Atheist Vies For
S.C. Notary Status
by Jesse J. Holland

October 3, 1996

COLUMBIA, South Carolina (AP) -- Herb Silverman is an atheist who wants to be a notary public. South Carolina won't allow it.

Silverman contends that's because he refuses to acknowledge God, a requirement in the state constitution for all public officers. So today he took his case to a higher authority -- the state Supreme Court.

The battle is about more than just being a notary public, with the authority to witness signatures and, in this state, even preside at weddings. Silverman, a 54-year-old math professor at the College of Charleston, says it's the first step in fighting for atheists' rights in a Bible Belt state.

"The first thing people ask you when you move here is what church you go to, and when you tell them that you don't believe in God, all of a sudden you don't have many friends," said Silverman, a Philadelphia native who moved to South Carolina in 1976.

A lower court judge sided with Silverman, throwing out the constitution's "God clause."

The state appealed, contending the case isn't about religion. Silverman, who crossed out the word God in "so help me God," should not have crossed out any word on the notary application, and besides, he did not have enough of the required signatures on his second application, the state's lawyers say.

"If the word 'protect,' 'preserve' or 'defend,' had been struck from the application, the result would have been exactly the same," state lawyer Brad Waring told justices today.

Secretary of State Jim Miles did return the application initially because Silverman had removed the word "God" from it, Waring said earlier. When Silverman resubmitted the application to then-Gov. Carroll Campbell, it also had "God" crossed out, but was returned also because he was short a legislative signature, Waring said.

Under the state's complex rules for becoming a notary public, Silverman actually had the required number of legislators' signatures -- eight -- at the time of his first application. But redistricting had changed the required number to nine, and when his second application was rejected he opted to take the whole matter to court.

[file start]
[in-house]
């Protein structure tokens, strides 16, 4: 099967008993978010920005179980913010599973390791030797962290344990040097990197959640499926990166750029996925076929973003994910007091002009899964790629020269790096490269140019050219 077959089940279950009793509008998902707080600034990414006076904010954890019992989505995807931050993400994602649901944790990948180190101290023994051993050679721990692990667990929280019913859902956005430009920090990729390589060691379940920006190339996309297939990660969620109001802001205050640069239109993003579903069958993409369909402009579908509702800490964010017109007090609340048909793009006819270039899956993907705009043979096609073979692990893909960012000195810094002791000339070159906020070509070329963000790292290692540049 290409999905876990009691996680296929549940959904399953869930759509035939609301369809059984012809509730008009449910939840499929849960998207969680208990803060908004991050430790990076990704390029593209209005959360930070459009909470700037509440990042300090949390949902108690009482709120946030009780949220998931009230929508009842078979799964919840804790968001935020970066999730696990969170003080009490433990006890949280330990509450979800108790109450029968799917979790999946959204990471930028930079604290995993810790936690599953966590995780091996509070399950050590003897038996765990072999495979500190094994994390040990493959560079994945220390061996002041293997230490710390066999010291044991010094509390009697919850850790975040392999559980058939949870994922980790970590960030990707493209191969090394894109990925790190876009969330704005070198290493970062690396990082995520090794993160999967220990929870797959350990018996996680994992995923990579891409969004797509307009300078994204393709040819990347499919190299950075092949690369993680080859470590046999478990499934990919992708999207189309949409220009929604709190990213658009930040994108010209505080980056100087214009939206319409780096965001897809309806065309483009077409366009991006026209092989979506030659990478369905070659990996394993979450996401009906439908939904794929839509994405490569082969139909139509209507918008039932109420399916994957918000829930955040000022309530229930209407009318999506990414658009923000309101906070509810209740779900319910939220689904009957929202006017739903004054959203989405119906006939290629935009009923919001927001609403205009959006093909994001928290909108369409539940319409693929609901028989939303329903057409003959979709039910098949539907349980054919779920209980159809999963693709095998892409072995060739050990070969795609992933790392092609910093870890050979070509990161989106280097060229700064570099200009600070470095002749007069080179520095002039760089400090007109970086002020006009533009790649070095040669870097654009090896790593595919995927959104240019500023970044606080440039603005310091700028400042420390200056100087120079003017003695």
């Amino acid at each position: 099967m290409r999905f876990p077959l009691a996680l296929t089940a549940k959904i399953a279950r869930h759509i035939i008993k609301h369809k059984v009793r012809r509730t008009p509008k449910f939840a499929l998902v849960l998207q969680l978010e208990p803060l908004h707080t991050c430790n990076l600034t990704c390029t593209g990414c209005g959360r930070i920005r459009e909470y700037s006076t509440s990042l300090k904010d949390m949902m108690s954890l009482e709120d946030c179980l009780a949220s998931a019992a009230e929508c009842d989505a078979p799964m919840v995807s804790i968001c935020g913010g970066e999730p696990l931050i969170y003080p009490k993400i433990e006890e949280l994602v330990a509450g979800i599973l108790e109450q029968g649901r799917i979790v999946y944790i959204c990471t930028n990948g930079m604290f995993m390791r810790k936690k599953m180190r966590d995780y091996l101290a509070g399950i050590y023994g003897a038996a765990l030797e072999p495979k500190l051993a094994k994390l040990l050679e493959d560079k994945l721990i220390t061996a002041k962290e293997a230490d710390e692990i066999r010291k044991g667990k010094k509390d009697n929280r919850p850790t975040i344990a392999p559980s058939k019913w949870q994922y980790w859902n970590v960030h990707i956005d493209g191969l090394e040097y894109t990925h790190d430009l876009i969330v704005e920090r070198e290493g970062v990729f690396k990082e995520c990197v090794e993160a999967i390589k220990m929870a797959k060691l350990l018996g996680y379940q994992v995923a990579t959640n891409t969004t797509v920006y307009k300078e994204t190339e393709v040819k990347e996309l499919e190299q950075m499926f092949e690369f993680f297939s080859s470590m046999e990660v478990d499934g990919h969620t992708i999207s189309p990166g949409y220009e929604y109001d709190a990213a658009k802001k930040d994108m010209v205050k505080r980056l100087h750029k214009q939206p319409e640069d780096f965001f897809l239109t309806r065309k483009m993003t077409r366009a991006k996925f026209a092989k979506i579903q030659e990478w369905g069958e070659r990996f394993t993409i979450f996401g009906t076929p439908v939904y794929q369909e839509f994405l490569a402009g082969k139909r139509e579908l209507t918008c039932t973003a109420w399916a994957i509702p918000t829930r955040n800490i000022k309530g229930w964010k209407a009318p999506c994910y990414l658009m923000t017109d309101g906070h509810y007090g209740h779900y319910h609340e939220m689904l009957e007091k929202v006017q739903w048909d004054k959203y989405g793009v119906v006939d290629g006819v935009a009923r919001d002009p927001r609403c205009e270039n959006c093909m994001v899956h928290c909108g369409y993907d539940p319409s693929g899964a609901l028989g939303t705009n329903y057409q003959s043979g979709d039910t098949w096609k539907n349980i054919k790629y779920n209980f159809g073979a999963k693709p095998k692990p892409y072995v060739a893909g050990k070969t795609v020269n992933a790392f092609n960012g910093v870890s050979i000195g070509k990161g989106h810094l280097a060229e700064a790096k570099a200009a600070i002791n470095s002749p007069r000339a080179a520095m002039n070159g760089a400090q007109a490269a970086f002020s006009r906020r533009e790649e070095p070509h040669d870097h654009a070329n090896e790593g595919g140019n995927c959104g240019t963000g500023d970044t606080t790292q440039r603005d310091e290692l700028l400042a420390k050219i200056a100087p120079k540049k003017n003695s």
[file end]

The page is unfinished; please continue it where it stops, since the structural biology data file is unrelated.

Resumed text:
Since 1868, South Carolina's Constitution has declared: "No person who denies the existence of the Supreme Being shall hold any office under this Constitution."

As a state-sanctioned official, a notary public swears in the application to fulfill the duties of the office, and protect and defend the state and U.S. constitutions "so help me God."

The only other states that require in their constitutions that public officers have a belief in a higher power are Arkansas, Maryland, Pennsylvania, North Carolina, Tennessee and Texas, said Robert Boston, a spokesman for Americans United for Separation of Church and State, based in Washington, D.C. The rule, however, is not enforced, he added.

In 1961, the U.S. Supreme Court ruled that states cannot require constitutional officers to profess a belief in God.

"It's been a dead issue since 1961, because we thought that the Supreme Court took care of that problem then," Boston said.

Silverman began pursuing a notary commission after he ran unsuccessfully for governor as a write-in candidate in 1990 to challenge the constitutional requirement. His lawsuit was thrown out because he was not elected.

"Being a notary public is not a lifelong dream of mine," Silverman said. "My issue is just to change the state constitution."

He said he's received phone calls from people saying they pray that God would "eliminate" him from South Carolina.

"As long as they are just praying for it, obviously I'm not worried," he said.

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South Carolina Court
Okays Atheists for Public Office
ACLU NewsWire

July 31, 1997

An atheist does not have to swear to a "supreme being" to hold public office in South Carolina, the state Supreme Court has ruled.

According to a report in The State, the court's five justices unanimously agreed that the requirement violates the U.S. Constitution and upheld a lower court ruling in the case of a College of Charleston professor. The professor, Herb Silverman, is an atheist whose application for notary public was turned down because he had crossed out the part of an oath that read "so help me God."

"The state Supreme Court didn't hesitate to find the religious test for public office to be a violation of religious freedom," Steven Bates, Executive Director of the ACLU of South Carolina, told the State.

The ACLU had filed the original lawsuit in 1993 on behalf of Professor Silverman.

The South Carolina high court agreed that forcing public officers to acknowledge the existence of a "supreme being" required by the state's constitution violated the U.S. Constitution's First Amendment that provides for religious liberty and separation of church and state.

South Carolina was one of seven states that require belief in a higher power to hold public office, the State said.